The Honeywell avionics of our Citations are able to do that, but the link to autopilot/flight director is disabled in German/European installations. What we get though is a "raw data" glideslope indication which is a lot better than nothing.

EDDS - Stuttgart

but there is a mode on the GNS/GTN boxes whereby the "continuous descent" profile (a straight line FAF-MAP) seen on many/most Jepp plates is available as an advisory "glideslope" and the box can output a VNAV deviation signal to a CDI (or HSI etc) and thus to an autopilot.

That's exactly what the GNS/GTN boxes do and it is part of the Jeppesen supplied approach database. Here's a Garmin blog article. Jeppesen used to block the +V component in the European database but when I asked them about it, they told me this limitation was lifted ca. 2 years ago.

Someone told me yesterday that Straubing EDMS has it now enabled but I was not able to find it last time I went there. The GNS simulator is too old it seems (there is a way of injecting a current database but that didn't help either). I will try it again next week and wonder if there's something I have to enable/configure for these approaches to show up.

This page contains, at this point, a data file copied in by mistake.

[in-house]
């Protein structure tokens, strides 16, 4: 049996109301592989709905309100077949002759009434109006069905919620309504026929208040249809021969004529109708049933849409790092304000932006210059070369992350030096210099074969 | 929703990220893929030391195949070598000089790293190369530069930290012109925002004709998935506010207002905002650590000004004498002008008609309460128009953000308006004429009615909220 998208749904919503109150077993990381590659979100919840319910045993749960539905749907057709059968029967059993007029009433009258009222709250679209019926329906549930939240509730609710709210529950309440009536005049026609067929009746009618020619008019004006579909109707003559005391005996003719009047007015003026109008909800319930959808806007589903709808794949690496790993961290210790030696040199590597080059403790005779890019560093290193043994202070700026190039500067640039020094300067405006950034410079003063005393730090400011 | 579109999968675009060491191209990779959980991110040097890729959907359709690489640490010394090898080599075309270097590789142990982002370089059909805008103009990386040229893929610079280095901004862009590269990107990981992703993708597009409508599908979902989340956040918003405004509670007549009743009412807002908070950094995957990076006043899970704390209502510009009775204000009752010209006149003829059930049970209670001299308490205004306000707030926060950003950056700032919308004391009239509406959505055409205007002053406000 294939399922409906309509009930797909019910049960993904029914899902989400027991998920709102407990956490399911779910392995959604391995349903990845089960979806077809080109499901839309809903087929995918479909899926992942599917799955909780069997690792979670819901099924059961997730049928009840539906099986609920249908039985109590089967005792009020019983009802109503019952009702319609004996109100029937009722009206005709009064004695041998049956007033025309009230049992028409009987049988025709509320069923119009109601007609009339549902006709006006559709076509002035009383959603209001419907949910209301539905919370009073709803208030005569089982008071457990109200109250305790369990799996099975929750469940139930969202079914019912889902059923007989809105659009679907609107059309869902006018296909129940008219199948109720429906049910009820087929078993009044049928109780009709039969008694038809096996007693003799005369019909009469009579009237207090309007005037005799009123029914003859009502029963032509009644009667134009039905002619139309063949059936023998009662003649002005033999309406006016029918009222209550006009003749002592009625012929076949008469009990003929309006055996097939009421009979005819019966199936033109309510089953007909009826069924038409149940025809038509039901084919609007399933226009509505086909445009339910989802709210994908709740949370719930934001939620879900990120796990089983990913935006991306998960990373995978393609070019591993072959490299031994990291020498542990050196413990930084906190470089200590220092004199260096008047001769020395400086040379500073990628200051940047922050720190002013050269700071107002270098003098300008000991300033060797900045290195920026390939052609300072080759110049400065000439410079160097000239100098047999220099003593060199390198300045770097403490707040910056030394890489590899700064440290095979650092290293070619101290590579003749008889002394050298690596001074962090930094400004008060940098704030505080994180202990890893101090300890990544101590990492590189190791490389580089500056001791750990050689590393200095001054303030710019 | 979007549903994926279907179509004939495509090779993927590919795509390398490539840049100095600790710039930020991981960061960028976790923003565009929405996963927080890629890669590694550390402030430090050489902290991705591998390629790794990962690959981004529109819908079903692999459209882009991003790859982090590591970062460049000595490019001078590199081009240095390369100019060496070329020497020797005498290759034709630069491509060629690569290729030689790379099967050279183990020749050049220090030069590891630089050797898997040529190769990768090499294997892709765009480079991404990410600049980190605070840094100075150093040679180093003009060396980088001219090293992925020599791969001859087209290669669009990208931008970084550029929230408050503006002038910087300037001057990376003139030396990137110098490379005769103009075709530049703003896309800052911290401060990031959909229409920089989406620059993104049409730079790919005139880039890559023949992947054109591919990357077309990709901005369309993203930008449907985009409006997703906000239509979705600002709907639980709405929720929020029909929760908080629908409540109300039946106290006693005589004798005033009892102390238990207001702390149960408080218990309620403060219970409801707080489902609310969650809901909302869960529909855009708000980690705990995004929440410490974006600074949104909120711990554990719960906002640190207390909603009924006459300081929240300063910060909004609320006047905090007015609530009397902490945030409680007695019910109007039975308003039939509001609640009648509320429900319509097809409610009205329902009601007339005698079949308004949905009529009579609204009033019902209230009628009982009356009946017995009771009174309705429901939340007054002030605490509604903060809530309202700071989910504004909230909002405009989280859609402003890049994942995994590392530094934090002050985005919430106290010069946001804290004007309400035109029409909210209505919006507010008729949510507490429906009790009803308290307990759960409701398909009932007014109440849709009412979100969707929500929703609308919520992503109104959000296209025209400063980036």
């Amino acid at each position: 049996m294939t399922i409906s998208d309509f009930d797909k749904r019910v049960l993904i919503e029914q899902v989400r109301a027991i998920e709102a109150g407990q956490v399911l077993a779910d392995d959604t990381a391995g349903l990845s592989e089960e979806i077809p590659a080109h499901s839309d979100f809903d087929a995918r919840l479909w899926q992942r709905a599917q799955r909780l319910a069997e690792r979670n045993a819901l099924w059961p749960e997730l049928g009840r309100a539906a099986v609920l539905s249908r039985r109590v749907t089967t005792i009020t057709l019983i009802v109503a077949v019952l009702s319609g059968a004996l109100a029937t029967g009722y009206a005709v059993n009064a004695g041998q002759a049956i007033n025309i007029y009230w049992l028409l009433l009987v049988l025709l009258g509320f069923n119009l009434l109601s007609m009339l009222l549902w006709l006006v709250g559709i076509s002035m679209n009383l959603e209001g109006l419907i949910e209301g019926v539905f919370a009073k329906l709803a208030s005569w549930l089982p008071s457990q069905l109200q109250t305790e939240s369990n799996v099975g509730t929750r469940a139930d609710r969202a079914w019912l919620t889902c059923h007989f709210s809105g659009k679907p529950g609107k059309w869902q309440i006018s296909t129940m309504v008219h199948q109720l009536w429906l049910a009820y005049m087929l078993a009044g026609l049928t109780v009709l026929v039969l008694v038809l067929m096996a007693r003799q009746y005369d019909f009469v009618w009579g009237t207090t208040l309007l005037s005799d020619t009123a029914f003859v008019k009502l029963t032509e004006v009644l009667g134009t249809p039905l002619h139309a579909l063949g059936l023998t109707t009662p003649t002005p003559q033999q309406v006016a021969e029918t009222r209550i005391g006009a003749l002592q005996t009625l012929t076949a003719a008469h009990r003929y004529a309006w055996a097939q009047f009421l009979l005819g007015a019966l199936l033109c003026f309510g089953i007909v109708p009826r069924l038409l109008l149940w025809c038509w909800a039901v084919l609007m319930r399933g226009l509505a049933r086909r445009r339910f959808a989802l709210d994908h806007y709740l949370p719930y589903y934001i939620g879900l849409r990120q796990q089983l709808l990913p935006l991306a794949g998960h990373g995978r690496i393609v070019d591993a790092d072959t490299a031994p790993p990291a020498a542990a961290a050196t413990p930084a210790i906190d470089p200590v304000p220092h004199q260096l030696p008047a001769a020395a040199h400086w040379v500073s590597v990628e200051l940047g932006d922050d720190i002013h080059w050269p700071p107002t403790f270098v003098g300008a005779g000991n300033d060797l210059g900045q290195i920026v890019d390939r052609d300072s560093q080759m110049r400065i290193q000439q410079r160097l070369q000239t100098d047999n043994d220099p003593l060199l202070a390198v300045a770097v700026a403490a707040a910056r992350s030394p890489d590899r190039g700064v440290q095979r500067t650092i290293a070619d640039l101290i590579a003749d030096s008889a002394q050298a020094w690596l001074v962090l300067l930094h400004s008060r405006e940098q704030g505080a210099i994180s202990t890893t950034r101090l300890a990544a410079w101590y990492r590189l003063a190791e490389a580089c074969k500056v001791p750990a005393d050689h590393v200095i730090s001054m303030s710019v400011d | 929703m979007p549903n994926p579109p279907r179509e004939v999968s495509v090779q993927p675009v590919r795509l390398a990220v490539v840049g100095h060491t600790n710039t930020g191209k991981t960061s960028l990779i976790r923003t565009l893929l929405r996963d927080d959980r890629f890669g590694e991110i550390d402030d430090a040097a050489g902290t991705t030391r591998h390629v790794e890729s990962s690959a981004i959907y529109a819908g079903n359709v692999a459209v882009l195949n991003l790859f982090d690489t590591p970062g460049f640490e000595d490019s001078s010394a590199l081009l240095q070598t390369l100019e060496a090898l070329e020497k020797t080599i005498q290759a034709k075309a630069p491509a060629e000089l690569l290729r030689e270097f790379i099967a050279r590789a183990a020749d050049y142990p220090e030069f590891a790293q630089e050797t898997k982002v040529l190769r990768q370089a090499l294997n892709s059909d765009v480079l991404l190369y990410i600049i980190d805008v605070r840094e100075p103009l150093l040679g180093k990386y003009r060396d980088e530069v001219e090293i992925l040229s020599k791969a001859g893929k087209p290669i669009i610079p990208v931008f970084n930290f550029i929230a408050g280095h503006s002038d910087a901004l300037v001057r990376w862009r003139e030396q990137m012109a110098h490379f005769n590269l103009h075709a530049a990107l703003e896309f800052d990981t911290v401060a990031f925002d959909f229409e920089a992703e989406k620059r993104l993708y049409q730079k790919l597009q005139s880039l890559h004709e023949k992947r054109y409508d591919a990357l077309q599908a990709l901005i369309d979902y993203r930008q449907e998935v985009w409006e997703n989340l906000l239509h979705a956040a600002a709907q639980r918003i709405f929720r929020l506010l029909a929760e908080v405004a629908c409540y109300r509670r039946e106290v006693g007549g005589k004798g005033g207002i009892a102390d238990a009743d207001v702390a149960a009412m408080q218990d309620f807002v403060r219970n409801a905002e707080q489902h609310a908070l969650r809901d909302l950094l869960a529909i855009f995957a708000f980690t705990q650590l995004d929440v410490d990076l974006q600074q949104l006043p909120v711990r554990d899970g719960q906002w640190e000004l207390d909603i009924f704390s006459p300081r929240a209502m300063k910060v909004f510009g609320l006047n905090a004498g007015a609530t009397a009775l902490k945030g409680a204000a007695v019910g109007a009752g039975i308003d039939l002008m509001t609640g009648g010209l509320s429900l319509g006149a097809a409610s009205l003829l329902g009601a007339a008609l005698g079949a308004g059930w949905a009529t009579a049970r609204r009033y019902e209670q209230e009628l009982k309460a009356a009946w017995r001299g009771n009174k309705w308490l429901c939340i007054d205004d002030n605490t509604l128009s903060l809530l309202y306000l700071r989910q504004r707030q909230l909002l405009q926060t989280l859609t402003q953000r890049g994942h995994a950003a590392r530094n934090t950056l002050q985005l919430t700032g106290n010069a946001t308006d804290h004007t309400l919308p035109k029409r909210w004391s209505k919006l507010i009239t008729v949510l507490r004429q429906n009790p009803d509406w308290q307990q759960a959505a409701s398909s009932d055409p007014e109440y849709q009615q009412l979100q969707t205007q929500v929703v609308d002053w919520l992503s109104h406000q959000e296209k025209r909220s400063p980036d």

LNAV+V would be an extremely handy tool to do RNAV approaches below the MDA, aehm I mean to reduce pilot workload and make sure to go around on reaching MDA...

LNAV+V would be an extremely handy tool to do RNAV approaches below the MDA

I'd be a little careful, because on a nonprecision IAP the obstacle clearance is not assured on a "glideslope" trajectory flown beyond the MAP (all the way to the runway) the way it is on a precision IAP such as ILS or LPV.

But I know you knew that

The Honeywell avionics of our Citations are able to do that, but the link to autopilot/flight director is disabled in German/European installations. What we get though is a "raw data" glideslope indication which is a lot better than nothing.